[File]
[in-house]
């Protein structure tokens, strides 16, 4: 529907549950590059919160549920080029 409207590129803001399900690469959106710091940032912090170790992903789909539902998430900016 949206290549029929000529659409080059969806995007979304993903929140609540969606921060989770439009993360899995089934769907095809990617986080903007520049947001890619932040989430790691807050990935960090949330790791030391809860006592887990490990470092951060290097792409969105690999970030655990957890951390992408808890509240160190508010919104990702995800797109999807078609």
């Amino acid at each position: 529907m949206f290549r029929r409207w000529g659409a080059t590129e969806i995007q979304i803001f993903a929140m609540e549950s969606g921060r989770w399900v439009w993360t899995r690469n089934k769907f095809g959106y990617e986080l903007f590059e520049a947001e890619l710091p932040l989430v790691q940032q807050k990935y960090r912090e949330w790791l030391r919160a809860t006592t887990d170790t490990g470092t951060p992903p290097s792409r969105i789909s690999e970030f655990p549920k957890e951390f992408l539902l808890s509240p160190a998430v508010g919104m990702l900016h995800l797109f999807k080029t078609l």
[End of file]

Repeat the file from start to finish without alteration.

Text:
[in-house]
């Protein structure tokens, strides 16, 4: 529907549950590059919160549920080029 409207590129803001399900690469959106710091940032912090170790992903789909539902998430900016 949206290549029929000529659409080059969806995007979304993903929140609540969606921060989770439009993360899995089934769907095809990617986080903007520049947001890619932040989430790691807050990935960090949330790791030391809860006592887990490990470092951060290097792409969105690999970030655990957890951390992408808890509240160190508010919104990702995800797109999807078609």
């Amino acid at each position: 529907m949206f290549r029929r409207w000529g659409a080059t590129e969806i995007q979304i803001f993903a929140m609540e549950s969606g921060r989770w399900v439009w993360t899995r690469n089934k769907f095809g959106y990617e986080l903007f590059e520049a947001e890619l710091p932040l989430v790691q940032q807050k990935y960090r912090e949330w790791l030391r919160a809860t006592t887990d170790t490990g470092t951060p992903p290097s792409r969105i789909s690999e970030f655990p549920k957890e951390f992408l539902l808890s509240p160190a998430v508010g919104m990702l900016h995800l797109f999807k080029t078609l």